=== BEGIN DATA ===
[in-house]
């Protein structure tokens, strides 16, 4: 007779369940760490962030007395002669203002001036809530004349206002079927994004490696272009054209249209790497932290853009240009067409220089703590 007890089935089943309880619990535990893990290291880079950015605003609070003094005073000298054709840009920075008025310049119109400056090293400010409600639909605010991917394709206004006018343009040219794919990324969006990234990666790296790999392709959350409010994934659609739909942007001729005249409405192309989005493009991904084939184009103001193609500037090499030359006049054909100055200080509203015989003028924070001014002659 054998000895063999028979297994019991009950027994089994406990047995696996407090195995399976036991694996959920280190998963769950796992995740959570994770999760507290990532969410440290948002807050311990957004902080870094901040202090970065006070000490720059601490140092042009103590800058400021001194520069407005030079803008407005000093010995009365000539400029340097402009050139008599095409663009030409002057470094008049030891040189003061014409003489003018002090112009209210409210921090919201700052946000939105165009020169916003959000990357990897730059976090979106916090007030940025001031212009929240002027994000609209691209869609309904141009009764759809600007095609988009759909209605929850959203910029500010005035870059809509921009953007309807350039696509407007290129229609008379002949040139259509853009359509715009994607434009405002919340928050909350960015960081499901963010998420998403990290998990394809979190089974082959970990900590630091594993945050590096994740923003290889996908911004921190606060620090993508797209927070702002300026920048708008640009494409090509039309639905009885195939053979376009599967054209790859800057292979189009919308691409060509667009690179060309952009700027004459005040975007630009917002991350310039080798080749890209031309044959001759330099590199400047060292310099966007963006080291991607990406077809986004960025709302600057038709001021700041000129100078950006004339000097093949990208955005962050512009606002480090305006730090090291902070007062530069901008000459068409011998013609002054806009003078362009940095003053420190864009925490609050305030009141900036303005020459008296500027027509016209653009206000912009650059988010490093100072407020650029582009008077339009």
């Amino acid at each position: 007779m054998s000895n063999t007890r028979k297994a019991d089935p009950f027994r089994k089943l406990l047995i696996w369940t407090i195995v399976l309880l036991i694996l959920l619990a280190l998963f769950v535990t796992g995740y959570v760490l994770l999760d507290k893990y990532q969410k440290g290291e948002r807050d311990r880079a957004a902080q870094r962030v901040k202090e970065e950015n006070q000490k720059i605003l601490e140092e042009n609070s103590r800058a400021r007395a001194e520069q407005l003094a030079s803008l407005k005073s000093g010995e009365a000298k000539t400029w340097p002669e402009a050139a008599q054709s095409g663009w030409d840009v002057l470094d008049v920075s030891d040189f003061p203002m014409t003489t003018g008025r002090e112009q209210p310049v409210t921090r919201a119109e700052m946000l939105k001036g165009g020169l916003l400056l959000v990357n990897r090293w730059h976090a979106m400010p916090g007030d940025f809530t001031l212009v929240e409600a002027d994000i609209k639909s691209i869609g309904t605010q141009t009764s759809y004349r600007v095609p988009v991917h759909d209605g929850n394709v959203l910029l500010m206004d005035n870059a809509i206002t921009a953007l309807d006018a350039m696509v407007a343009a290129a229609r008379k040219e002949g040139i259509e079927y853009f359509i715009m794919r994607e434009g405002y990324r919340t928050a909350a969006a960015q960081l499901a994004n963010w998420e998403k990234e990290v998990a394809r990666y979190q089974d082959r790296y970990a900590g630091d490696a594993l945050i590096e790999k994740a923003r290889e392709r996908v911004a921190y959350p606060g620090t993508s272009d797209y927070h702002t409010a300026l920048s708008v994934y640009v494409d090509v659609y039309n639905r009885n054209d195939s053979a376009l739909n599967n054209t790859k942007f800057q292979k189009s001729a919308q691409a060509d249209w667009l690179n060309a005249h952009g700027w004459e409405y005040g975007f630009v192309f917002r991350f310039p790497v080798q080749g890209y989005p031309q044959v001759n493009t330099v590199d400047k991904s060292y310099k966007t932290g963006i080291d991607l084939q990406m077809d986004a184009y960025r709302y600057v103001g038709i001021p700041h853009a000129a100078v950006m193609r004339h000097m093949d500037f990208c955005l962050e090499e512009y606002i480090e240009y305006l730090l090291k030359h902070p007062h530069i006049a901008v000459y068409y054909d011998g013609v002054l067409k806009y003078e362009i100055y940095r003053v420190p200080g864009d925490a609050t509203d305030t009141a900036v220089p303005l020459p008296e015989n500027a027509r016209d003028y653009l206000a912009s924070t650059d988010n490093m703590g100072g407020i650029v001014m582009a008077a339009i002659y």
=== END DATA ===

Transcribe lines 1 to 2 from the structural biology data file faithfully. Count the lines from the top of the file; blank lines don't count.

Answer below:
[in-house]
């Protein structure tokens, strides 16, 4: 007779369940760490962030007395002669203002001036809530004349206002079927994004490696272009054209249209790497932290853009240009067409220089703590 007890089935089943309880619990535990893990290291880079950015605003609070003094005073000298054709840009920075008025310049119109400056090293400010409600639909605010991917394709206004006018343009040219794919990324969006990234990666790296790999392709959350409010994934659609739909942007001729005249409405192309989005493009991904084939184009103001193609500037090499030359006049054909100055200080509203015989003028924070001014002659 054998000895063999028979297994019991009950027994089994406990047995696996407090195995399976036991694996959920280190998963769950796992995740959570994770999760507290990532969410440290948002807050311990957004902080870094901040202090970065006070000490720059601490140092042009103590800058400021001194520069407005030079803008407005000093010995009365000539400029340097402009050139008599095409663009030409002057470094008049030891040189003061014409003489003018002090112009209210409210921090919201700052946000939105165009020169916003959000990357990897730059976090979106916090007030940025001031212009929240002027994000609209691209869609309904141009009764759809600007095609988009759909209605929850959203910029500010005035870059809509921009953007309807350039696509407007290129229609008379002949040139259509853009359509715009994607434009405002919340928050909350960015960081499901963010998420998403990290998990394809979190089974082959970990900590630091594993945050590096994740923003290889996908911004921190606060620090993508797209927070702002300026920048708008640009494409090509039309639905009885195939053979376009599967054209790859800057292979189009919308691409060509667009690179060309952009700027004459005040975007630009917002991350310039080798080749890209031309044959001759330099590199400047060292310099966007963006080291991607990406077809986004960025709302600057038709001021700041000129100078950006004339000097093949990208955005962050512009606002480090305006730090090291902070007062530069901008000459068409011998013609002054806009003078362009940095003053420190864009925490609050305030009141900036303005020459008296500027027509016209653009206000912009650059988010490093100072407020650029582009008077339009």